Hundreds of police will monitor traffic in Paris on Monday after pollution levels prompted the French government to impose major restrictions.
Only motorists whose cars have odd-numbered registration plates will be allowed to drive.
On Tuesday, if the restrictions remain in place, it will be the turn of those with even-numbered plates.
Ministers acted after air pollution exceeded safe levels for five days running in Paris and surrounding areas.
The smoggy conditions have been caused by a combination of cold nights and warm days, which have prevented pollution from dispersing.
The measure has been tried once before, in 1997. Paris air quality monitoring body Airparif says it had a noticeable impact on improving air quality, although critics have disputed its findings.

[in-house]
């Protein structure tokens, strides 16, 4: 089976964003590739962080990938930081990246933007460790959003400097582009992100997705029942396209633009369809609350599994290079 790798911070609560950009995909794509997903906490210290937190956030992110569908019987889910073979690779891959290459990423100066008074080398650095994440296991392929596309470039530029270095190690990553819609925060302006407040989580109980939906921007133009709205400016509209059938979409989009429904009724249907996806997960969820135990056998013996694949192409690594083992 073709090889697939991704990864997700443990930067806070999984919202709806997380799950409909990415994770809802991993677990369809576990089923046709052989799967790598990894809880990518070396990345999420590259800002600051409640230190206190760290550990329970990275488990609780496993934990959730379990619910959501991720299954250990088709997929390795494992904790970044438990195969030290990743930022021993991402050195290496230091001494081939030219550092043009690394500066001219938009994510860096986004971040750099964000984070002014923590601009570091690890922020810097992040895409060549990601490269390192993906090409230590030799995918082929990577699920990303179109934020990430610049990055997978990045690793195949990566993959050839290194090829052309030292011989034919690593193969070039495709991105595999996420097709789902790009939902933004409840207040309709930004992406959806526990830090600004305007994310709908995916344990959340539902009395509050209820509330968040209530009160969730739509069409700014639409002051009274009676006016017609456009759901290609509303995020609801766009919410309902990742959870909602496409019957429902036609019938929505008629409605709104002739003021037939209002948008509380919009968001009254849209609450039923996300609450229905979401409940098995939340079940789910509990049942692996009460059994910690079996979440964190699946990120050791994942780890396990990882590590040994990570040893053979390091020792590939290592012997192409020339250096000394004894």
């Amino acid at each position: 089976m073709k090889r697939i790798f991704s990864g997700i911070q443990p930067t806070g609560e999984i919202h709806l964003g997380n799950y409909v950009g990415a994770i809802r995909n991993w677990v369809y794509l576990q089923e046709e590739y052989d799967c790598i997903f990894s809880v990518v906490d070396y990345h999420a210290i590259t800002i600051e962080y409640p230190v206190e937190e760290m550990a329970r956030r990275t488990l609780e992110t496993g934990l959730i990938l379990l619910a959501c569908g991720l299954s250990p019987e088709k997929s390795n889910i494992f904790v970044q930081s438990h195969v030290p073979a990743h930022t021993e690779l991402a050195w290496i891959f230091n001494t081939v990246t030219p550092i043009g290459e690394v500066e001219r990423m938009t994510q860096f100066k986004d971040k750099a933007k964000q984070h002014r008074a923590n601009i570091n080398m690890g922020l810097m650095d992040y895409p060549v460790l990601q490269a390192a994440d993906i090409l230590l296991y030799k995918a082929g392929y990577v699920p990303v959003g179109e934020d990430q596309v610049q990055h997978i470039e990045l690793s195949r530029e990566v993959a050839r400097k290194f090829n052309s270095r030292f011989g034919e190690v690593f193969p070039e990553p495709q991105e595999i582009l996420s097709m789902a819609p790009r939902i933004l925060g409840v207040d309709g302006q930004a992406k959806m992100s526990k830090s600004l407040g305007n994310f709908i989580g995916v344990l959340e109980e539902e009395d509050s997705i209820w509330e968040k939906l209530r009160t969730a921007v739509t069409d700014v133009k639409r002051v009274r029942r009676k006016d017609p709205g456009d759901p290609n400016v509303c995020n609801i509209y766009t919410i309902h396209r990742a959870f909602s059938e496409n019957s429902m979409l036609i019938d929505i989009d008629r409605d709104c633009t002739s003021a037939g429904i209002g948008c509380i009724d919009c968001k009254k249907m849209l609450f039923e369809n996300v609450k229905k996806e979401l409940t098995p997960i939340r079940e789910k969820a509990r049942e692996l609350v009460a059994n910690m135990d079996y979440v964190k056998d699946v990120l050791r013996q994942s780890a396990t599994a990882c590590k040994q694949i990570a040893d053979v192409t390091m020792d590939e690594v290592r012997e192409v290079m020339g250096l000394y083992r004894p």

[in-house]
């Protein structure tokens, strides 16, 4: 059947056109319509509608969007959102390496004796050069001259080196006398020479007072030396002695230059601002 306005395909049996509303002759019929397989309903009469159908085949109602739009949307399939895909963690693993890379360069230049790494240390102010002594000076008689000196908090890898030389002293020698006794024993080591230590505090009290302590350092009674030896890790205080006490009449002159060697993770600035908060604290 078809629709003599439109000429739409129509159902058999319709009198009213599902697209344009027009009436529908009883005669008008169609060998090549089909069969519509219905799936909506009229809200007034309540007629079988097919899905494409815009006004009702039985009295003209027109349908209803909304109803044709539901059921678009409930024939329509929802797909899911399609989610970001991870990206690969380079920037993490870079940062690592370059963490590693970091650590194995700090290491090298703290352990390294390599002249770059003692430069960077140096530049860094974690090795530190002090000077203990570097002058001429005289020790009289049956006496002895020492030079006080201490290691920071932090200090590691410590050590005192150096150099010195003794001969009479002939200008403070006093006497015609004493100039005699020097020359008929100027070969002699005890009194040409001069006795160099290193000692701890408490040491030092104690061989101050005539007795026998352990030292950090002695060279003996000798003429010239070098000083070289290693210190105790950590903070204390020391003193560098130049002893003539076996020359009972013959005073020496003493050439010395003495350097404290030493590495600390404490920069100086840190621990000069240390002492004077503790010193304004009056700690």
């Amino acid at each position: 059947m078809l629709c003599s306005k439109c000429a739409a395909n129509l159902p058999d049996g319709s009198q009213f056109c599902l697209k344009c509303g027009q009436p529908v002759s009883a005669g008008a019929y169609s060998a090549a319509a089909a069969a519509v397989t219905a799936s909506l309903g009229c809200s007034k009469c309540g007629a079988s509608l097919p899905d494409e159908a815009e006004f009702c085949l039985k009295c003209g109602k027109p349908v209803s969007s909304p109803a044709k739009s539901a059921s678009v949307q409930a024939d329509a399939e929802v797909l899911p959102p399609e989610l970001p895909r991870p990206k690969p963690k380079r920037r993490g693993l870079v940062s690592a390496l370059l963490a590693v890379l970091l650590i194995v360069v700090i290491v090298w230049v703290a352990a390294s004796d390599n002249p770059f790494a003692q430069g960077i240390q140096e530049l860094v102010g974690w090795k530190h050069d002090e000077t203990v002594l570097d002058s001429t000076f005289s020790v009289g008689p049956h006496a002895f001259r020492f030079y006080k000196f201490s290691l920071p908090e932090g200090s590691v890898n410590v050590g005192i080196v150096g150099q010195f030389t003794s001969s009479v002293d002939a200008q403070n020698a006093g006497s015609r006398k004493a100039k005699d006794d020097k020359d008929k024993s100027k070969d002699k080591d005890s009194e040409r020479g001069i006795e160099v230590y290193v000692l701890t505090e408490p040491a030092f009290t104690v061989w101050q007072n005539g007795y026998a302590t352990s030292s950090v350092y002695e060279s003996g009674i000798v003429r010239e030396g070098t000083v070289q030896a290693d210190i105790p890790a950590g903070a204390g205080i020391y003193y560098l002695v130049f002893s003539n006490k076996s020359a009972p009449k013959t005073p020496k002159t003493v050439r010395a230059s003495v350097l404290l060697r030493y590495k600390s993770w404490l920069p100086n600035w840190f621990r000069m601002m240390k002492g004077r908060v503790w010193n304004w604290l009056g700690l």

Motorcycles will also be covered by the ban, which runs from 05:30 (04:30 GMT) to midnight on Monday. There are exceptions for electric and hybrid vehicles, and for cars carrying three or more passengers.
Those flouting the restrictions will face a small fine although there will be free parking for those with number-plates ending in an even number.
Delivery companies are already complaining of lost income, BBC Paris correspondent Hugh Schofield says. Politically the stakes are high, with elections for Paris mayor due to start next week.